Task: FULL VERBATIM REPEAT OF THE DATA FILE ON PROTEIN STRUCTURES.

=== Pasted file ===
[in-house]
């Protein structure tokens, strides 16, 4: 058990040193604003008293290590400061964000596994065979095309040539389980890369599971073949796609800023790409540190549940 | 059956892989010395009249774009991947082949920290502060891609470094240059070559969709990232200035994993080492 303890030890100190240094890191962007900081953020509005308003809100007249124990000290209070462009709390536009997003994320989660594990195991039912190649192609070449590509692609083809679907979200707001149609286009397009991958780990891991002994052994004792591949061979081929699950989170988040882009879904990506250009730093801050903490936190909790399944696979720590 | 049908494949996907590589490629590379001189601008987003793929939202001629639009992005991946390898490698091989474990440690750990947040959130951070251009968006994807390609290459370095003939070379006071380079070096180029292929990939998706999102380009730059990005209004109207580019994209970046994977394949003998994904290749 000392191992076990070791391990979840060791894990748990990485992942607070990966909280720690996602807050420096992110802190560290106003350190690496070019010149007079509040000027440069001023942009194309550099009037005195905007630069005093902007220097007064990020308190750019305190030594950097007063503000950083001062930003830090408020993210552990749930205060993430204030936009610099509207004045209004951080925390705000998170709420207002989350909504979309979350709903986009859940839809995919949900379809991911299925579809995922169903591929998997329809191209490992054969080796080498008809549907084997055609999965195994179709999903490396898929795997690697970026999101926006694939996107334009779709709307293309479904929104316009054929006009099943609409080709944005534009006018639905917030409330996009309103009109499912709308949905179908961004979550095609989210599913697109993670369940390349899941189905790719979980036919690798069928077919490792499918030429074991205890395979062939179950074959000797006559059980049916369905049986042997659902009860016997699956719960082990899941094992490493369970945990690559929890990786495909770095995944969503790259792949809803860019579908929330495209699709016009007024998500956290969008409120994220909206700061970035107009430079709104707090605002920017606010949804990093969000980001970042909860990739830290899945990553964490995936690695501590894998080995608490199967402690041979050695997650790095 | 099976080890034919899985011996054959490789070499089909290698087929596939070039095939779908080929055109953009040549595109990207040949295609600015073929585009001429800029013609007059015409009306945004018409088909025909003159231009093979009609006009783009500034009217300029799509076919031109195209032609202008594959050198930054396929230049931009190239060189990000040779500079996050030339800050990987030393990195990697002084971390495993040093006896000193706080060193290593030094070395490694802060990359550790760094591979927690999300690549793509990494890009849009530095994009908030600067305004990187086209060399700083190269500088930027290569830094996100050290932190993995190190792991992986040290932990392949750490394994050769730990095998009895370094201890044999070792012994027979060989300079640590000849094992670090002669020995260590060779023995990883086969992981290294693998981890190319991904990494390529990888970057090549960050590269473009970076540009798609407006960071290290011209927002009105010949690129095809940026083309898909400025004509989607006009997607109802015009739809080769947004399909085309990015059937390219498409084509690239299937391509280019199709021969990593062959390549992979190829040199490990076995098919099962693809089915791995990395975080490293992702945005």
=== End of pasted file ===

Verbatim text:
[in-house]
């Protein structure tokens, strides 16, 4: 058990040193604003008293290590400061964000596994065979095309040539389980890369599971073949796609800023790409540190549940 | 059956892989010395009249774009991947082949920290502060891609470094240059070559969709990232200035994993080492 303890030890100190240094890191962007900081953020509005308003809100007249124990000290209070462009709390536009997003994320989660594990195991039912190649192609070449590509692609083809679907979200707001149609286009397009991958780990891991002994052994004792591949061979081929699950989170988040882009879904990506250009730093801050903490936190909790399944696979720590 | 049908494949996907590589490629590379001189601008987003793929939202001629639009992005991946390898490698091989474990440690750990947040959130951070251009968006994807390609290459370095003939070379006071380079070096180029292929990939998706999102380009730059990005209004109207580019994209970046994977394949003998994904290749 000392191992076990070791391990979840060791894990748990990485992942607070990966909280720690996602807050420096992110802190560290106003350190690496070019010149007079509040000027440069001023942009194309550099009037005195905007630069005093902007220097007064990020308190750019305190030594950097007063503000950083001062930003830090408020993210552990749930205060993430204030936009610099509207004045209004951080925390705000998170709420207002989350909504979309979350709903986009859940839809995919949900379809991911299925579809995922169903591929998997329809191209490992054969080796080498008809549907084997055609999965195994179709999903490396898929795997690697970026999101926006694939996107334009779709709307293309479904929104316009054929006009099943609409080709944005534009006018639905917030409330996009309103009109499912709308949905179908961004979550095609989210599913697109993670369940390349899941189905790719979980036919690798069928077919490792499918030429074991205890395979062939179950074959000797006559059980049916369905049986042997659902009860016997699956719960082990899941094992490493369970945990690559929890990786495909770095995944969503790259792949809803860019579908929330495209699709016009007024998500956290969008409120994220909206700061970035107009430079709104707090605002920017606010949804990093969000980001970042909860990739830290899945990553964490995936690695501590894998080995608490199967402690041979050695997650790095 | 099976080890034919899985011996054959490789070499089909290698087929596939070039095939779908080929055109953009040549595109990207040949295609600015073929585009001429800029013609007059015409009306945004018409088909025909003159231009093979009609006009783009500034009217300029799509076919031109195209032609202008594959050198930054396929230049931009190239060189990000040779500079996050030339800050990987030393990195990697002084971390495993040093006896000193706080060193290593030094070395490694802060990359550790760094591979927690999300690549793509990494890009849009530095994009908030600067305004990187086209060399700083190269500088930027290569830094996100050290932190993995190190792991992986040290932990392949750490394994050769730990095998009895370094201890044999070792012994027979060989300079640590000849094992670090002669020995260590060779023995990883086969992981290294693998981890190319991904990494390529990888970057090549960050590269473009970076540009798609407006960071290290011209927002009105010949690129095809940026083309898909400025004509989607006009997607109802015009739809080769947004399909085309990015059937390219498409084509690239299937391509280019199709021969990593062959390549992979190829040199490990076995098919099962693809089915791995990395975080490293992702945005």